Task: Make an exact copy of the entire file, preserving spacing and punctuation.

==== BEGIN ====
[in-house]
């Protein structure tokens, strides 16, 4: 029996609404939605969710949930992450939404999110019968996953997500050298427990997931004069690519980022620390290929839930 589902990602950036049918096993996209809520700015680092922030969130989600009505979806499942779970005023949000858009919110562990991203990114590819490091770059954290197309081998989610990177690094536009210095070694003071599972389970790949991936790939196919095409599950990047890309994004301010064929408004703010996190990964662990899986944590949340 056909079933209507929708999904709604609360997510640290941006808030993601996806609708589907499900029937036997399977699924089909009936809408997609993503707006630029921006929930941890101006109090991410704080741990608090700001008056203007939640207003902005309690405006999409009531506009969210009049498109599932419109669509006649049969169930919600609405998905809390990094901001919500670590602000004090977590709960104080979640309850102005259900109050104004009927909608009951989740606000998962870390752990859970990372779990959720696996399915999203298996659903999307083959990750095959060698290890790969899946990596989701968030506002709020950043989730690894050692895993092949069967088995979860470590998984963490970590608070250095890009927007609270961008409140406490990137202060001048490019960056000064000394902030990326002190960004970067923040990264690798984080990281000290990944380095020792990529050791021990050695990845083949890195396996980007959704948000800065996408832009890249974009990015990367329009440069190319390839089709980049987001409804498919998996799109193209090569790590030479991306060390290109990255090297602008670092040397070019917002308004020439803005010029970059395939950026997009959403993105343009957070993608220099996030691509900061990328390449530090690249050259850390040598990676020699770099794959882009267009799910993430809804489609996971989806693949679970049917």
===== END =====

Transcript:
[in-house]
């Protein structure tokens, strides 16, 4: 029996609404939605969710949930992450939404999110019968996953997500050298427990997931004069690519980022620390290929839930 589902990602950036049918096993996209809520700015680092922030969130989600009505979806499942779970005023949000858009919110562990991203990114590819490091770059954290197309081998989610990177690094536009210095070694003071599972389970790949991936790939196919095409599950990047890309994004301010064929408004703010996190990964662990899986944590949340 056909079933209507929708999904709604609360997510640290941006808030993601996806609708589907499900029937036997399977699924089909009936809408997609993503707006630029921006929930941890101006109090991410704080741990608090700001008056203007939640207003902005309690405006999409009531506009969210009049498109599932419109669509006649049969169930919600609405998905809390990094901001919500670590602000004090977590709960104080979640309850102005259900109050104004009927909608009951989740606000998962870390752990859970990372779990959720696996399915999203298996659903999307083959990750095959060698290890790969899946990596989701968030506002709020950043989730690894050692895993092949069967088995979860470590998984963490970590608070250095890009927007609270961008409140406490990137202060001048490019960056000064000394902030990326002190960004970067923040990264690798984080990281000290990944380095020792990529050791021990050695990845083949890195396996980007959704948000800065996408832009890249974009990015990367329009440069190319390839089709980049987001409804498919998996799109193209090569790590030479991306060390290109990255090297602008670092040397070019917002308004020439803005010029970059395939950026997009959403993105343009957070993608220099996030691509900061990328390449530090690249050259850390040598990676020699770099794959882009267009799910993430809804489609996971989806693949679970049917």